Rumor Has It - December 2020
Not your normal 90. How would she include the whole family in a photo when they were so spread out during Covid? Marlene Bursten struggled with the puzzle for husband Larry Bursten’s 90th birthday. Problem solved with life-size cut-outs of the family members who would not be able to travel from South Carolina. The others came in from Los Angeles, Dallas, Chicago and Aspen. Everyone was rapid Covid-tested before the party, and you found your seat at the table by a place card with a photo of a famous person with the same first name as yours. Marlene was Marlene Dietrich, and Larry was Larry David. A custom piñata of Larry's head hung from the balcony, and one of his canes was used to create a smashing splatter of candy. A photo book, “All About Larry,” had memory pages from friends and family and a tag line on the back that said, “More to Come.”
Cooking up some fun. Since April, a Spring Valley cul-de-sac on Hilldale has had a monthly socially distanced do. Often, Jerry Kent and his steak cooker and/or Steve Bass with his Cajun recipes are highlights. It is the right amount of organized chaos that pulls everyone together as they bring food, tables and chairs to the street. In the mix are Laura and Jerry Kent, Jennifer and Steve Bass, Ashley and Ryan Lewis, Sonia and Terry Greiner, Julie and Ray Gambino, Jenna (Jackson) and Brendon Gilbert, Bertha and Larry Vale, Melinda Barre, Angela and Greg Schroeder, Joy and Don McCormack, and Becky and John Sutjak. These Hilldale cul-de-sac residents provided dinner from Demeris Bar-B-Q for Spring Valley Village first responders, to show appreciation of their service.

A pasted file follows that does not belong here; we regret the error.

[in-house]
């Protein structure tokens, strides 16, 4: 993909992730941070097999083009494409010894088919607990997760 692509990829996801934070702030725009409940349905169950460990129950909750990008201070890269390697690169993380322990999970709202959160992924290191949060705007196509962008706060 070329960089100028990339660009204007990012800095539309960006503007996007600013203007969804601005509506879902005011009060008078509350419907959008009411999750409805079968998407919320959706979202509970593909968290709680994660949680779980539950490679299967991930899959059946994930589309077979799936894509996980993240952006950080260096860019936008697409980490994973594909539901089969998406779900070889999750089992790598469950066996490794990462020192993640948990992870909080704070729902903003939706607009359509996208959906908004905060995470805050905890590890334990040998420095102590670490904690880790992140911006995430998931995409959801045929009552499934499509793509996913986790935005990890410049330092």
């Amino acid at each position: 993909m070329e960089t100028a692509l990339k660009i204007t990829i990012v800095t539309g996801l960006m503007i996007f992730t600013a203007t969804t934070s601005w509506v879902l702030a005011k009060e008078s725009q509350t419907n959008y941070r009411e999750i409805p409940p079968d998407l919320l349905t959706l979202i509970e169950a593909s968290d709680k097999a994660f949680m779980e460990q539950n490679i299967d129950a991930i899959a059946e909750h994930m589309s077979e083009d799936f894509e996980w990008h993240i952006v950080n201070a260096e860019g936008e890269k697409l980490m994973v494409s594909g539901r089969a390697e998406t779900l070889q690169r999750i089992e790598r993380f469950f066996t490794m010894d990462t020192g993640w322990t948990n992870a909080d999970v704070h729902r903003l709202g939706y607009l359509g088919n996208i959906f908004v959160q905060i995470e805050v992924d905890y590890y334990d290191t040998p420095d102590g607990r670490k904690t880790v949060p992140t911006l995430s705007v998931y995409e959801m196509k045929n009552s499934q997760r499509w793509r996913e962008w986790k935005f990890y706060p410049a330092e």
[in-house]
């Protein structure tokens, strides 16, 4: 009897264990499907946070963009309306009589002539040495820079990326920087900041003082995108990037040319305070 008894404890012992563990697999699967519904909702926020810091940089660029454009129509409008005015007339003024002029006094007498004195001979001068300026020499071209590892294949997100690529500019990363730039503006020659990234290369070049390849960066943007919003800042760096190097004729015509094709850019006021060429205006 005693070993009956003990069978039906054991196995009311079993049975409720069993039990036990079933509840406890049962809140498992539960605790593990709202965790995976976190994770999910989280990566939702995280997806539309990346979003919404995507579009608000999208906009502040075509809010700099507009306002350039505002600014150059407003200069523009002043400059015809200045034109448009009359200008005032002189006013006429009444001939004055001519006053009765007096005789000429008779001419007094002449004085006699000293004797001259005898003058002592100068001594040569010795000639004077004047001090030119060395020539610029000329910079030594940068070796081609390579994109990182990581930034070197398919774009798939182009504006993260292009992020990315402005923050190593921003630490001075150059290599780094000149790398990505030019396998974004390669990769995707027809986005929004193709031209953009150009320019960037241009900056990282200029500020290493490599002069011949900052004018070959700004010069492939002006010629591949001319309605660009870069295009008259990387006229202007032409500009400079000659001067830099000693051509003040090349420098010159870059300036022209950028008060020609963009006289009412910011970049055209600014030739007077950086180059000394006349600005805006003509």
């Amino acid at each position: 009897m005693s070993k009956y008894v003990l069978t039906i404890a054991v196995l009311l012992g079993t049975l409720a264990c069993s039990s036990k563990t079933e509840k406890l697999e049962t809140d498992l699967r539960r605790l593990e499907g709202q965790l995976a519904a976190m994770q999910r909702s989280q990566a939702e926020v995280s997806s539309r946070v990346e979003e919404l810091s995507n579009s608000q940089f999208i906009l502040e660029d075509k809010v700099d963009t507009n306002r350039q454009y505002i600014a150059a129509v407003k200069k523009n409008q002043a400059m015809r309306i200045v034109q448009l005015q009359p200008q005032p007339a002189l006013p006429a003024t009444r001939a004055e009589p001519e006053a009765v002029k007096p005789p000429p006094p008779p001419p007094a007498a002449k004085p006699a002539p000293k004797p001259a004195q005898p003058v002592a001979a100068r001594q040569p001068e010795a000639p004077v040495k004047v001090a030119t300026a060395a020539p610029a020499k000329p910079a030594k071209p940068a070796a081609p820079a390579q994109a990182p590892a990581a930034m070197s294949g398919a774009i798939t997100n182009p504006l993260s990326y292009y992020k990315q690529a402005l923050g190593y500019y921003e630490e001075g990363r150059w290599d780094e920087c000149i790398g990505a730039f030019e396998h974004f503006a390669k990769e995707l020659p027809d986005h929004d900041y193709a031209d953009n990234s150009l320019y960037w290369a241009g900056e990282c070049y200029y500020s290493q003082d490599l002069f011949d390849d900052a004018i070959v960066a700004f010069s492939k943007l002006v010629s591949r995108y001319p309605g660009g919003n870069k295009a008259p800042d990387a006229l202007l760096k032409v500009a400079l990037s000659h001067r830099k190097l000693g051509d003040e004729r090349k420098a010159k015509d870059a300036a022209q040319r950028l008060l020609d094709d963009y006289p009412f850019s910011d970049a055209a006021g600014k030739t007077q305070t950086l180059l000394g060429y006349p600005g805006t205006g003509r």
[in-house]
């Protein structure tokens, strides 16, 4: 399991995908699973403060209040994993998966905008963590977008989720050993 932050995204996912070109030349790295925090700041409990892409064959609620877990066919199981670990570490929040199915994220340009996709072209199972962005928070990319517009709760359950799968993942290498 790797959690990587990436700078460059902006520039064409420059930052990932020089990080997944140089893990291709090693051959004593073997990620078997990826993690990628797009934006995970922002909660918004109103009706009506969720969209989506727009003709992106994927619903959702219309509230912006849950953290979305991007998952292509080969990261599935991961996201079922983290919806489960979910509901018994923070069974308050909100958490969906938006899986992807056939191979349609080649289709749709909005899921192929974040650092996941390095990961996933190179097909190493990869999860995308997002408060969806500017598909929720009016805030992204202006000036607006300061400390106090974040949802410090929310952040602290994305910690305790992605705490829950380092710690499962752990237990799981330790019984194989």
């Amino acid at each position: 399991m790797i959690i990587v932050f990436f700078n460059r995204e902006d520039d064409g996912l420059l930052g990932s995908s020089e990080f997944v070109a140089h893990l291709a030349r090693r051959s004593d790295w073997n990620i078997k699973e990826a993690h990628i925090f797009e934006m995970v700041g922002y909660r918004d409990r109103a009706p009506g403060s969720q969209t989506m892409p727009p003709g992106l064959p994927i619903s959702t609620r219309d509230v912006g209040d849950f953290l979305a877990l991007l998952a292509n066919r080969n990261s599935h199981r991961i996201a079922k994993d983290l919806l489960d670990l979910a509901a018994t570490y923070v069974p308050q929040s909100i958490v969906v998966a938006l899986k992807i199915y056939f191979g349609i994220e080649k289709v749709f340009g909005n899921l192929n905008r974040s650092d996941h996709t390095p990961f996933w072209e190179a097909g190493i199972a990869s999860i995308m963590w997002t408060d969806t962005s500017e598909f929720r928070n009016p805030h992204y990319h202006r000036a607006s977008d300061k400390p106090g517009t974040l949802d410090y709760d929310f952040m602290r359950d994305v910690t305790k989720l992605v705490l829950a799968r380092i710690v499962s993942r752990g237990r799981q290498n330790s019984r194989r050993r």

A patio party. When Heather Horwitz Nelson moved to Hunters Creek, she was pleasantly surprised at how friendly all the neighbors were and so happy that there were so many children. Most days she would see them in the street from inside her house. With the help of the neighborhood directory, she found those with the youngest children and her immediate neighbors and invited them to a fall-oriented lunch on an outdoor patio at Carrabba’s. She had age-appropriate party favors for parents to take home. It was the first time several neighbors had met, and a properly distanced group hug was given to Heather.
Lots of Files. It was a milestone birthday for Barbara Files that lasted a month. Many of her friends wanted to plan a party for her but felt uncomfortable in a large group, so they took her out one-on-one to restaurants with outdoor dining. Her family surprised her with a Zoom call, where they joined in from all parts of the country, while son Jason surprised her at the door with many treats, and daughter Jessica had her fave meal of rack of lamb, scallops and filet mignon sent from Mastro’s. File those memories away.
Charity starts at home. This year with Covid, the National Charity League (NCL) chapter was creative about the annual Mother-Daughter Tea, with a virtual meeting. Instead of the freshman girls welcoming and serving the guests, the Memorial chapter had aprons monogrammed with the names of the girls and put together tea boxes for pick-up in advance of the tea. The members also brought a donation of pantry goods for East Spring Branch Food Pantry and Casa de Esperanza. Involved new members Daisy Van Nuis, Mia Dowler, Riley Warnica, Addie Melster and Helena Adham agree lessons to be learned from a pandemic keep on giving.